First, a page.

Tom Peters (1942) is best-known for In Search of Excellence. He has probably done more than anyone else to shift the debate on management from the confines of boardrooms, academia, and consultancies to a broader, worldwide audience.
In every project there is an extreme retrofit phenomenon that can only be seen when one participates in all stages of a project. I label it as ‘power of the pilot’.
Implementation is a relationship thing and therefore project communication should focus on being in relationship – as opposed to ‘being right’.
How can social media support you in your ‘Me Inc’ journey? Wrong question. We can no longer afford not to engage. Being a Me Inc means being your own HR manager.
To cut a long story short: I am lost and we are not so sure that I will ever be able to get back on track. I simply refuse to accept that the purpose of planning is to make a plan.
We are CEOs of our own companies: Me Inc.
To be in business today, our most important job is to be head marketer for the brand called you.
A conversation on the parallels between music and leadership reveals quite some blind spots. And I’ll let you guess on which of both sides. What worries me most is that these blind spots are too obvious to be true.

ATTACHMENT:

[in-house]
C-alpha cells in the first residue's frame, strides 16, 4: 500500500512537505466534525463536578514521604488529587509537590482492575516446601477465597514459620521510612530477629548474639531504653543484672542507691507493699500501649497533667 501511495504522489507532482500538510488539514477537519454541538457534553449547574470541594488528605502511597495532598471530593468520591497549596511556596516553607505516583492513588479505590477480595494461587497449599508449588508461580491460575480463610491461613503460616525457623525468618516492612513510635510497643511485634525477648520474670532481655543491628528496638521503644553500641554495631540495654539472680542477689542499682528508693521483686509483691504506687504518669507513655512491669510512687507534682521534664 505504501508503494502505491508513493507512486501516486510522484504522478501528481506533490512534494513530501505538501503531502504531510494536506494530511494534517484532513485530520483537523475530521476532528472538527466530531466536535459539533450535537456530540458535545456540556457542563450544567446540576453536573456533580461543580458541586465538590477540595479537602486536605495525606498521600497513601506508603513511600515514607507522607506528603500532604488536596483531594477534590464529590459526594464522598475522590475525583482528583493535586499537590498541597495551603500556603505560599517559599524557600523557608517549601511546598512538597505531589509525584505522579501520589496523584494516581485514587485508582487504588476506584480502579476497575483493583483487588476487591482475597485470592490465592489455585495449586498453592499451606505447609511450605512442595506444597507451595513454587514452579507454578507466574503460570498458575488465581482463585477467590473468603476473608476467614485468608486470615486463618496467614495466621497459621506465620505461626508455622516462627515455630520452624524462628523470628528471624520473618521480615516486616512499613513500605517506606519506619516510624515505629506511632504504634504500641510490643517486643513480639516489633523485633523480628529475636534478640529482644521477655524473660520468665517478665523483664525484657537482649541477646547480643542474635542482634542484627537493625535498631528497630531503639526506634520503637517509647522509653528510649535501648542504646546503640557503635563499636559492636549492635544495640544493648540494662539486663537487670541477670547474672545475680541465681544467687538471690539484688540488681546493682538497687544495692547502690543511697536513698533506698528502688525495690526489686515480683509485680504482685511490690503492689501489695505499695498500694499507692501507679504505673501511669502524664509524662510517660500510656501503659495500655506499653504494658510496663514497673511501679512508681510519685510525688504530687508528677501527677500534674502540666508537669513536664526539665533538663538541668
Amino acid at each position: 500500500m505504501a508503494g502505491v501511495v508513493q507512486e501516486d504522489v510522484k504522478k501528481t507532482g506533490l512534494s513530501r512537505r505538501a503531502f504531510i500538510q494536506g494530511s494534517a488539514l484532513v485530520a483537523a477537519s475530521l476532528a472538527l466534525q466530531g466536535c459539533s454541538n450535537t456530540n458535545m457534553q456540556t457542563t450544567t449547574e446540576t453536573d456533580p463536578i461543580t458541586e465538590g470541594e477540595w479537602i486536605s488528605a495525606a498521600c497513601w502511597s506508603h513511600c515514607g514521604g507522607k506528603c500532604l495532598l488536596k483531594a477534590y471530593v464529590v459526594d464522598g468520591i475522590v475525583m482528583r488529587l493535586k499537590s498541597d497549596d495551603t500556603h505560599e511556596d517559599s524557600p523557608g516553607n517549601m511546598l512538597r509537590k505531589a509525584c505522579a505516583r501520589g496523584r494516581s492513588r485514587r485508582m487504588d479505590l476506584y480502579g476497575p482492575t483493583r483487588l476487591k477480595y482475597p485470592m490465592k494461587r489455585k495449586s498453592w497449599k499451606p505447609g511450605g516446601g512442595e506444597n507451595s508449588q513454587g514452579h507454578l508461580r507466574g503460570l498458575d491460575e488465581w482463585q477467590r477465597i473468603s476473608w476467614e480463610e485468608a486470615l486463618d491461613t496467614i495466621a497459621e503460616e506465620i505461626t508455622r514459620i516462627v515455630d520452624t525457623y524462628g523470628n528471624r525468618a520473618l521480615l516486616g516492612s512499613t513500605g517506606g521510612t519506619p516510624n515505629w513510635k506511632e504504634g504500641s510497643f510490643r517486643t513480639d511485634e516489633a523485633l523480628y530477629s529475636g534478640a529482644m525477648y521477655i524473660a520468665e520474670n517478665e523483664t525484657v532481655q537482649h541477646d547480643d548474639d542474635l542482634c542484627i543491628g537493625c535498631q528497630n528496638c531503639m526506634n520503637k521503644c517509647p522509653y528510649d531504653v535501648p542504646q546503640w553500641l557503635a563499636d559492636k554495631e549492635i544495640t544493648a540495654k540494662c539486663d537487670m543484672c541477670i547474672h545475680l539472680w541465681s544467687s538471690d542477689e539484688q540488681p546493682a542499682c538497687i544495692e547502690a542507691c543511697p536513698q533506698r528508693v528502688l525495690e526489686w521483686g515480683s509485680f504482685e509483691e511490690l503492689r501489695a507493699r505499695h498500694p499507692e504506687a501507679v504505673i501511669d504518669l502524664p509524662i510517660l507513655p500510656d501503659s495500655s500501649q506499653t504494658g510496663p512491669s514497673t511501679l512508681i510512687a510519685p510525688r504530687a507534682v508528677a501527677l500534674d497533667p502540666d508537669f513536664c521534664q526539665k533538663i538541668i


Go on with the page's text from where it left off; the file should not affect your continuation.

Buzzard attacks are rare, but when they occur on the scalp of an organizational change practitioner it leaves a scar. Five seconds of horror and two lessons for life: Respect and Experience.
"Implementation is the last 99%" – Tom Peters Finally – the GSD perspective (GSD = ‘Getting Stuff Done’). When we have a closer look at the workplace dynamics that are in play when projects and departments are getting work done (aka: ‘implementation’), there is a remarkable phenomenon: conflict and tension seem to be part of […]
Plans … are made to be tinkered with—and eventually torn up.
If you’re not confused, you’re not paying attention.